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Stevie (2002)

August 2, 2009

VERDICT:
7/10 Tough Loves

A bit long, but a good documentary about an unfortunate life.

Stevie follows director Steve James as he returns to visit Stevie, his former Advocate Little Brother that he lost touch with ten years prior after graduating from college to pursue a career in film. So the two reunite and it turns out that Stevie has spent the last ten years in and out of every foster home in Illinois, not to mention in and out of jail as well. To make matters worse, not long after their reunion, Stevie is charged of sexually molesting his 8-year-old cousin and could potentially face serious jail time.

As you might have already guessed, things aren’t really turning up Stevie.

I don’t know if this movie would be more affecting for parents or…non-parents, but let me tell ya’, it’s a good case against spanking your kids. It’s weird because even though you probably won’t end up liking Stevie per se, a part of you can’t help but feel bad for him. Let me clarify that: you don’t sympathize with Stevie the child molester, you sympathize with Stevie, the man-child that was destined to fail from the get-go.

It’s hard to say whether a person is a product of their surroundings, their community, their parents, the people the associate themselves with, their inherent personality, or a million other things that all play into why everyone’s different from one another. But any way you look at it, Stevie had it bad. Getting raped in foster homes, getting beaten and bloodied by his parents, being abandoned by those same parents, and having every positive influence walk out on him?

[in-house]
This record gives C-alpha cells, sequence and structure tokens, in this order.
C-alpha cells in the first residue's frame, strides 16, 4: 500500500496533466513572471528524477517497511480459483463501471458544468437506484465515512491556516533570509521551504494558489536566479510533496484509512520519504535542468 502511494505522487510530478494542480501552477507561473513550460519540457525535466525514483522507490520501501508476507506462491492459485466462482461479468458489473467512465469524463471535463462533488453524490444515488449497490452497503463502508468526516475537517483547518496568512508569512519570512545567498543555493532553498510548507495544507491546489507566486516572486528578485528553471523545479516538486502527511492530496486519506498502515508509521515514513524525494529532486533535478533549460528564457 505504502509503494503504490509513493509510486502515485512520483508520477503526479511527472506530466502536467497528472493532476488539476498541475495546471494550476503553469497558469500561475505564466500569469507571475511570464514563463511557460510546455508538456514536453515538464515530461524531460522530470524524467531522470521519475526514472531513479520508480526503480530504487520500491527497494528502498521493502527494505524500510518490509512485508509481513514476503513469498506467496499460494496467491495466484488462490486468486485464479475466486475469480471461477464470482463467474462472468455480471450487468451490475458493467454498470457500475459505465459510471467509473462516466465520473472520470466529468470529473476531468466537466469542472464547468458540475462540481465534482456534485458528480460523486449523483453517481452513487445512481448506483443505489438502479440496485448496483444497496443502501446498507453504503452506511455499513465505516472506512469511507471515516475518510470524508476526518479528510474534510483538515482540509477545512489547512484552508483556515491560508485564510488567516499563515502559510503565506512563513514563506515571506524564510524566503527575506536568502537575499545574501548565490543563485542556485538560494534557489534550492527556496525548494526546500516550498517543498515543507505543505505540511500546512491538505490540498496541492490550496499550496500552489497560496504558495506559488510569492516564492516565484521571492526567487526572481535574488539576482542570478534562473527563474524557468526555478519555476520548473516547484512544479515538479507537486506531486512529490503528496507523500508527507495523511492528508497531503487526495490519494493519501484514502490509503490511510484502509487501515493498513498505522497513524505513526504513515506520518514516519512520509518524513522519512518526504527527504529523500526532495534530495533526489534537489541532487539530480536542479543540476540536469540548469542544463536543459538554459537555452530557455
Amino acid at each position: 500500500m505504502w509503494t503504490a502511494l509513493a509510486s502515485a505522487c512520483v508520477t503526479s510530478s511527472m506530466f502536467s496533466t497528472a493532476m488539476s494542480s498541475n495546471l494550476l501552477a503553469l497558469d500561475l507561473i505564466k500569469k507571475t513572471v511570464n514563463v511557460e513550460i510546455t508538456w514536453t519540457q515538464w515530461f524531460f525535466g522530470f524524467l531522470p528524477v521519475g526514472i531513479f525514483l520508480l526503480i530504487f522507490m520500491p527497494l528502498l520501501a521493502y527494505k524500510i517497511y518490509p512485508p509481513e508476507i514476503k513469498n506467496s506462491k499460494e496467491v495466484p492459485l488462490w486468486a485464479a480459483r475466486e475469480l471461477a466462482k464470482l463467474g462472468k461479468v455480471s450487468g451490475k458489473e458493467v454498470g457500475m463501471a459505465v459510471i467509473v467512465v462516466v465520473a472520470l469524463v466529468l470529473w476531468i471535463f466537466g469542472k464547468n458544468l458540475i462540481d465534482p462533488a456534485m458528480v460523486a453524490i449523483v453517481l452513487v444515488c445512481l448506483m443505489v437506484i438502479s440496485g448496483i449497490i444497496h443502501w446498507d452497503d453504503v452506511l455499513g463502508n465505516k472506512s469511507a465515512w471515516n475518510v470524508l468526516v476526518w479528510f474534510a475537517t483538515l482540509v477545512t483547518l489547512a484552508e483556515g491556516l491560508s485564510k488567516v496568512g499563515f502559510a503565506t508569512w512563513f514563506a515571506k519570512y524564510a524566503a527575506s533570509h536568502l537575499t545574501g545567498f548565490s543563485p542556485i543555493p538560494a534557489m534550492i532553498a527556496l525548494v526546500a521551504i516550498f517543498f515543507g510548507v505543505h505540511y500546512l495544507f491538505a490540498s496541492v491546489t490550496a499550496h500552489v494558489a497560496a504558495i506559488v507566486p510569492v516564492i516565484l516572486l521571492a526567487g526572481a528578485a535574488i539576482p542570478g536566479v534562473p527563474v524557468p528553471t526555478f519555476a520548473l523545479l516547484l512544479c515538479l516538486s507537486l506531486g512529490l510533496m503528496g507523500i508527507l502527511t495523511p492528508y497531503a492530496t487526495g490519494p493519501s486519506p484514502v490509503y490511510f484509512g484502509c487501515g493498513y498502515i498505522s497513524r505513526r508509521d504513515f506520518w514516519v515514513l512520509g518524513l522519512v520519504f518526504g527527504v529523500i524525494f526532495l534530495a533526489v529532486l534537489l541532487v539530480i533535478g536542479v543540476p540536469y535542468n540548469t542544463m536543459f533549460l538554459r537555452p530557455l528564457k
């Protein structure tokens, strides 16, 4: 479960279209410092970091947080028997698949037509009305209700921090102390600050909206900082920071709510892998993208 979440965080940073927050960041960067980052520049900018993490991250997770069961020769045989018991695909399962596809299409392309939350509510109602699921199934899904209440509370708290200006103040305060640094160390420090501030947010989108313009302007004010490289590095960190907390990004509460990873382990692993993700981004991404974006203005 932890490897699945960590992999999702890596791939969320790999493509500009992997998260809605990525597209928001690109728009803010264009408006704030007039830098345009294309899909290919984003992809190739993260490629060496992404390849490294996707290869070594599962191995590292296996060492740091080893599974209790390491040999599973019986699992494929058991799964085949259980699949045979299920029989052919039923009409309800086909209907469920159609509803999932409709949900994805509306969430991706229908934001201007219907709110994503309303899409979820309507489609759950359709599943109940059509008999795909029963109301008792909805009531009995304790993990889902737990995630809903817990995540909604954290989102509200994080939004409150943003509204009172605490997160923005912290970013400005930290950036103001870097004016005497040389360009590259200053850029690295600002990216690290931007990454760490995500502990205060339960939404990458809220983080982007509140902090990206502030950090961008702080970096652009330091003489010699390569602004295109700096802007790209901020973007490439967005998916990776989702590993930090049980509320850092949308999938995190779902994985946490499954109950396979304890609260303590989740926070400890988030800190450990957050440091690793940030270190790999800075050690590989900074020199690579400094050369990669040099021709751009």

Not a recipe for success.

So when Steve James walks back into Stevie’s life to see what’s become of him, it’s hard not to feel at least somewhat sympathetic towards his situation. It’s never really explained why James returns to help Stevie and why he keeps coming back time after time, but one can only assume that he must feel somewhat responsible for not being there for him. He even goes out of his way to clarify that the intention of the movie is not to apologize on Stevie’s behalf, but instead as a way to get him back on his feet and try to make it up to him for being one more person that wasn’t there.

Stevie’s life is a tragic one in almost every sense, but it ends up being the dynamic between he and James, one of the few non-judgmental people in the world that genuinely cares about his well-being, that ends up being the most compelling part of the movie. Stevie runs for about two-and-a-half hours, so it’s kind of a haul, but it’s worth it. It’s a simple movie in execution but extremely complex in its context.

It’s one thing to watch a scripted movie about the importance of friendship, it’s another thing to really see it in action. Movies about real people with real problems; the best kinds of movie there are.

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